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A 690-mile drive west of Lincoln, the community of Rock Springs, Wyoming, just concluded its latest go-round with an event billed as the world's largest rodeo.

Nearly 1,600 competitors in the National High School Finals Rodeo and their families from across the U.S., Canada, Mexico and Australia descended on the town of 23,000 in southwest Wyoming for a weeklong event that local officials there claim swells the town's Sweetwater Events Complex into the eighth largest city in the state.

Horse trailers pepper the roadside leading into the sprawling rodeo grounds, said Gregory Hasman, a local newspaper reporter.

"There are not a lot of places that can hold an event like this," said Hasman, who just concluded covering his third National Finals Rodeo for the Rock Springs Rocket-Miner.

In less than a year, Lincoln will join the circuit, and as participants in Wyoming were competing in a range of events from barrel racing and pole bending to bareback and bull riding, crews at the Lancaster Event Center continued work to bury electrical and water lines to transform an empty field into a campground with more than 1,200 sites.

Following a three-month back-and-forth during which questions arose over whether the rodeo would ever make it to Lincoln, the Lancaster County Board of Commissioners on Tuesday is expected to approve a $3.6 million agreement to fund rodeo-related improvements at the event center at 84th Street and Havelock Avenue.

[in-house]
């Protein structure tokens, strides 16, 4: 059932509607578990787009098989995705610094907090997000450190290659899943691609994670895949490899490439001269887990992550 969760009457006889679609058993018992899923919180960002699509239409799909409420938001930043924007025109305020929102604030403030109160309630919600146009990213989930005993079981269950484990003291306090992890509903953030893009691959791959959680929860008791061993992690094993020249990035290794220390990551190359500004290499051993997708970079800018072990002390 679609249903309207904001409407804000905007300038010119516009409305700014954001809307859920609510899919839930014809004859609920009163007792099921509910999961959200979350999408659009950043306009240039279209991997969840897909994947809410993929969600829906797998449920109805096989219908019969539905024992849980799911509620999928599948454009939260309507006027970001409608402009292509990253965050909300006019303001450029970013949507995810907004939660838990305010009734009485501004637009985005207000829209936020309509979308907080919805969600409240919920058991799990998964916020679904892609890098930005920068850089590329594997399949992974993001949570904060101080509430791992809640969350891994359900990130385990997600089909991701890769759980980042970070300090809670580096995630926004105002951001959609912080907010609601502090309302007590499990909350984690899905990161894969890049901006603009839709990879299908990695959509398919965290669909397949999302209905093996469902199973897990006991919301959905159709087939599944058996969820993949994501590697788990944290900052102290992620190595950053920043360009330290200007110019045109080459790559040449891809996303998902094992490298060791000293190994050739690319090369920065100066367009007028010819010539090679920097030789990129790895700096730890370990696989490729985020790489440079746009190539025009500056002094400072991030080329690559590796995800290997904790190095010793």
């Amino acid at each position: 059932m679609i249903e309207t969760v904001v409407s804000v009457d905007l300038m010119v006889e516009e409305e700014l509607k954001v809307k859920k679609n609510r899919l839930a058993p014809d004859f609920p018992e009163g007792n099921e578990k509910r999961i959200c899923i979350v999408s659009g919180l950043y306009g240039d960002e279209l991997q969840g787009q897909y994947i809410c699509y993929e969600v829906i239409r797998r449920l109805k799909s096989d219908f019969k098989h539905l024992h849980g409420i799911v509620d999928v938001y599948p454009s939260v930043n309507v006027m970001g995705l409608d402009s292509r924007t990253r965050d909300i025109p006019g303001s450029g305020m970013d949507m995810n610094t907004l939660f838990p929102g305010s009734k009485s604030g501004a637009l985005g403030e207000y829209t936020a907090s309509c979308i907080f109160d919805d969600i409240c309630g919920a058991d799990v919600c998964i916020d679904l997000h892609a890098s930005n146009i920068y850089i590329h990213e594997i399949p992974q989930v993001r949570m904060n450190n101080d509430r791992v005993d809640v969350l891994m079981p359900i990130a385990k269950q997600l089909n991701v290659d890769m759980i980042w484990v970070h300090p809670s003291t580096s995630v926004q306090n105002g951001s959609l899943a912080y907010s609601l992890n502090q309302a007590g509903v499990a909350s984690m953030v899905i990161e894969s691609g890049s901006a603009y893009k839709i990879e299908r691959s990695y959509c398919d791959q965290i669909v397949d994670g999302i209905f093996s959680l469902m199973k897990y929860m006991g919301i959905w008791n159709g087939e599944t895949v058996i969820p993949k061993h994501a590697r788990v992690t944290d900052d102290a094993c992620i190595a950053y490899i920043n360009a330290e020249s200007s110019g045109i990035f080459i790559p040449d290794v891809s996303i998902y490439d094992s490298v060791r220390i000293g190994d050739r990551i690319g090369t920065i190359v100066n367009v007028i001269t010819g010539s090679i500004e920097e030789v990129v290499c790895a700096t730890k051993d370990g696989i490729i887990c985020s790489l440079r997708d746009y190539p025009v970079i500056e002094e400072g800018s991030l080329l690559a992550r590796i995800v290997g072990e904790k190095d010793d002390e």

County and event center officials agreed to cut out $450,000 from an earlier $4.05 million proposal. The money, from county lodging tax revenues, will be paid out between 2022 and 2027.

This will be the second grant of county tax revenues from hotel stays given to the event center for the rodeo, which Lincoln is set to host in 2020 and 2021 and again in 2026 and 2027.

The contract between the county and the event center stipulates that it would not be eligible for any additional lodging tax funds until 2027.

That had been a point of contention, since the event center is still receiving funds from a $3 million grant awarded in 2016. 

The center will be a good steward of this county investment and look to use the new features for more than just the rodeos, said Amy Dickerson, event center managing director. 

The new amenities, which include a covered outdoor grandstand, should help draw other events to Lincoln, she said. And the new features, such as added horse stalls, will boost the events already on the event center's annual calendar.

Not only do event center staff project a $64 million infusion into the local economy in the eight-year span that the event center will host the rodeo four times, but Dickerson said this investment marks a giant leap forward in national prominence.

A national show drawing up to 3,000 recreational vehicles has talked with event center officials about hosting a convention there in 2022, Dickerson said.

Under its agreement with the county, the center would keep all of its profits from the rodeo — following earlier discussion that certain profit amounts could reduce the need for grant dollars.